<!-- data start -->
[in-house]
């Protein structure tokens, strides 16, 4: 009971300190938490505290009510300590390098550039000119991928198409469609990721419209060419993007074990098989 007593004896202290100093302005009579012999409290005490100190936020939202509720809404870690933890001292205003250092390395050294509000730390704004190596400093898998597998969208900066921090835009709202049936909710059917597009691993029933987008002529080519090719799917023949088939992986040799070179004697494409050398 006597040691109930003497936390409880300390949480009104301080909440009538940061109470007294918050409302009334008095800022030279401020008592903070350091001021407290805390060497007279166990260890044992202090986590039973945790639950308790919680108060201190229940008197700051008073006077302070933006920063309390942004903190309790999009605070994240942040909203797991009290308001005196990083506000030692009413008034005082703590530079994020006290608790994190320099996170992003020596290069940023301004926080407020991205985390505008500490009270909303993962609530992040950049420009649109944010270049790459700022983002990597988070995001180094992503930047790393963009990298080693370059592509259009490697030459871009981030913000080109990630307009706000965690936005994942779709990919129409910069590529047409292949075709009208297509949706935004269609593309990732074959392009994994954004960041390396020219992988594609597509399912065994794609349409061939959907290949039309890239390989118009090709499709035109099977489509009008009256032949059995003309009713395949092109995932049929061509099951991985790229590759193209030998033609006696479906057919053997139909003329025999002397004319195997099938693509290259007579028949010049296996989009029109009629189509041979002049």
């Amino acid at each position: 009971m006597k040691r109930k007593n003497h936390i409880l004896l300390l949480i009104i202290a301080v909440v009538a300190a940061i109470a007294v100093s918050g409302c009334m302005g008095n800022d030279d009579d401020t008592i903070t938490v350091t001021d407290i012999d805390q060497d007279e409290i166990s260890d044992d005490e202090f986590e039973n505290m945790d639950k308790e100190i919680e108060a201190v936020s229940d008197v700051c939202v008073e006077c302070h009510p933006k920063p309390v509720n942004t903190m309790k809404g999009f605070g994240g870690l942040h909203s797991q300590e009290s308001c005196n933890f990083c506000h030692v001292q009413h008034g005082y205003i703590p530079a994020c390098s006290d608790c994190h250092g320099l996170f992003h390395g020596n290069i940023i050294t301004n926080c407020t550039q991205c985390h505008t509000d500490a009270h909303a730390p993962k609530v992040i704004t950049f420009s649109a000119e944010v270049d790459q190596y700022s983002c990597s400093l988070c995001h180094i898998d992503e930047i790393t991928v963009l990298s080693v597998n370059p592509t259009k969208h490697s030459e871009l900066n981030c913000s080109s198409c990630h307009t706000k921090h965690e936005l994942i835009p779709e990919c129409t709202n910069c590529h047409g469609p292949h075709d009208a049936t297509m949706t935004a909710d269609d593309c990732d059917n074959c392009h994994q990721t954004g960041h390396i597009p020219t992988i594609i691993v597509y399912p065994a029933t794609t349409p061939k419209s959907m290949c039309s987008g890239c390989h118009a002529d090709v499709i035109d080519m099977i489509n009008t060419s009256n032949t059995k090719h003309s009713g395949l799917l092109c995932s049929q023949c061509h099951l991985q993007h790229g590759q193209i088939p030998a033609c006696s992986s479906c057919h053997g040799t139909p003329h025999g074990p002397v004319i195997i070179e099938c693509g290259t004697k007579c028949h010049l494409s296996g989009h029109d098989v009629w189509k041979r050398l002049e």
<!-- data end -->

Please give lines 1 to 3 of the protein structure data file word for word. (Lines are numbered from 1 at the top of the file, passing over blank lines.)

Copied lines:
[in-house]
């Protein structure tokens, strides 16, 4: 009971300190938490505290009510300590390098550039000119991928198409469609990721419209060419993007074990098989 007593004896202290100093302005009579012999409290005490100190936020939202509720809404870690933890001292205003250092390395050294509000730390704004190596400093898998597998969208900066921090835009709202049936909710059917597009691993029933987008002529080519090719799917023949088939992986040799070179004697494409050398 006597040691109930003497936390409880300390949480009104301080909440009538940061109470007294918050409302009334008095800022030279401020008592903070350091001021407290805390060497007279166990260890044992202090986590039973945790639950308790919680108060201190229940008197700051008073006077302070933006920063309390942004903190309790999009605070994240942040909203797991009290308001005196990083506000030692009413008034005082703590530079994020006290608790994190320099996170992003020596290069940023301004926080407020991205985390505008500490009270909303993962609530992040950049420009649109944010270049790459700022983002990597988070995001180094992503930047790393963009990298080693370059592509259009490697030459871009981030913000080109990630307009706000965690936005994942779709990919129409910069590529047409292949075709009208297509949706935004269609593309990732074959392009994994954004960041390396020219992988594609597509399912065994794609349409061939959907290949039309890239390989118009090709499709035109099977489509009008009256032949059995003309009713395949092109995932049929061509099951991985790229590759193209030998033609006696479906057919053997139909003329025999002397004319195997099938693509290259007579028949010049296996989009029109009629189509041979002049």
């Amino acid at each position: 009971m006597k040691r109930k007593n003497h936390i409880l004896l300390l949480i009104i202290a301080v909440v009538a300190a940061i109470a007294v100093s918050g409302c009334m302005g008095n800022d030279d009579d401020t008592i903070t938490v350091t001021d407290i012999d805390q060497d007279e409290i166990s260890d044992d005490e202090f986590e039973n505290m945790d639950k308790e100190i919680e108060a201190v936020s229940d008197v700051c939202v008073e006077c302070h009510p933006k920063p309390v509720n942004t903190m309790k809404g999009f605070g994240g870690l942040h909203s797991q300590e009290s308001c005196n933890f990083c506000h030692v001292q009413h008034g005082y205003i703590p530079a994020c390098s006290d608790c994190h250092g320099l996170f992003h390395g020596n290069i940023i050294t301004n926080c407020t550039q991205c985390h505008t509000d500490a009270h909303a730390p993962k609530v992040i704004t950049f420009s649109a000119e944010v270049d790459q190596y700022s983002c990597s400093l988070c995001h180094i898998d992503e930047i790393t991928v963009l990298s080693v597998n370059p592509t259009k969208h490697s030459e871009l900066n981030c913000s080109s198409c990630h307009t706000k921090h965690e936005l994942i835009p779709e990919c129409t709202n910069c590529h047409g469609p292949h075709d009208a049936t297509m949706t935004a909710d269609d593309c990732d059917n074959c392009h994994q990721t954004g960041h390396i597009p020219t992988i594609i691993v597509y399912p065994a029933t794609t349409p061939k419209s959907m290949c039309s987008g890239c390989h118009a002529d090709v499709i035109d080519m099977i489509n009008t060419s009256n032949t059995k090719h003309s009713g395949l799917l092109c995932s049929q023949c061509h099951l991985q993007h790229g590759q193209i088939p030998a033609c006696s992986s479906c057919h053997g040799t139909p003329h025999g074990p002397v004319i195997i070179e099938c693509g290259t004697k007579c028949h010049l494409s296996g989009h029109d098989v009629w189509k041979r050398l002049e």